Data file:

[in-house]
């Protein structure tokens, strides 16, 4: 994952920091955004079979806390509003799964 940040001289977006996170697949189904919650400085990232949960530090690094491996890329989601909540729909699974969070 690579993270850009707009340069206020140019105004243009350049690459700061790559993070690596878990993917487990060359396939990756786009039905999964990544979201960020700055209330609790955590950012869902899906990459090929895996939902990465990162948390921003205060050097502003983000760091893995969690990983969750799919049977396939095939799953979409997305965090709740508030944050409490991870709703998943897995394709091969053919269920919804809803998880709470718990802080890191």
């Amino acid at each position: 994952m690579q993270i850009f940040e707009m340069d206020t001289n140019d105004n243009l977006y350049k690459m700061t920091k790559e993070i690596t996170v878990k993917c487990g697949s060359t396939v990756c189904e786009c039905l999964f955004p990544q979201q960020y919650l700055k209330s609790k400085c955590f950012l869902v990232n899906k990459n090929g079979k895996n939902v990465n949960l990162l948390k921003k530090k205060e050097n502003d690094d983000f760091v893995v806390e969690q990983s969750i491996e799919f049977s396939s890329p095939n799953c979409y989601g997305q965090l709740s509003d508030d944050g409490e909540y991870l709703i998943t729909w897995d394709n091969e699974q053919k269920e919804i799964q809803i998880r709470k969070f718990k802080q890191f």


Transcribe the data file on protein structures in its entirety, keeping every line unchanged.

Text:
[in-house]
């Protein structure tokens, strides 16, 4: 994952920091955004079979806390509003799964 940040001289977006996170697949189904919650400085990232949960530090690094491996890329989601909540729909699974969070 690579993270850009707009340069206020140019105004243009350049690459700061790559993070690596878990993917487990060359396939990756786009039905999964990544979201960020700055209330609790955590950012869902899906990459090929895996939902990465990162948390921003205060050097502003983000760091893995969690990983969750799919049977396939095939799953979409997305965090709740508030944050409490991870709703998943897995394709091969053919269920919804809803998880709470718990802080890191």
């Amino acid at each position: 994952m690579q993270i850009f940040e707009m340069d206020t001289n140019d105004n243009l977006y350049k690459m700061t920091k790559e993070i690596t996170v878990k993917c487990g697949s060359t396939v990756c189904e786009c039905l999964f955004p990544q979201q960020y919650l700055k209330s609790k400085c955590f950012l869902v990232n899906k990459n090929g079979k895996n939902v990465n949960l990162l948390k921003k530090k205060e050097n502003d690094d983000f760091v893995v806390e969690q990983s969750i491996e799919f049977s396939s890329p095939n799953c979409y989601g997305q965090l709740s509003d508030d944050g409490e909540y991870l709703i998943t729909w897995d394709n091969e699974q053919k269920e919804i799964q809803i998880r709470k969070f718990k802080q890191f």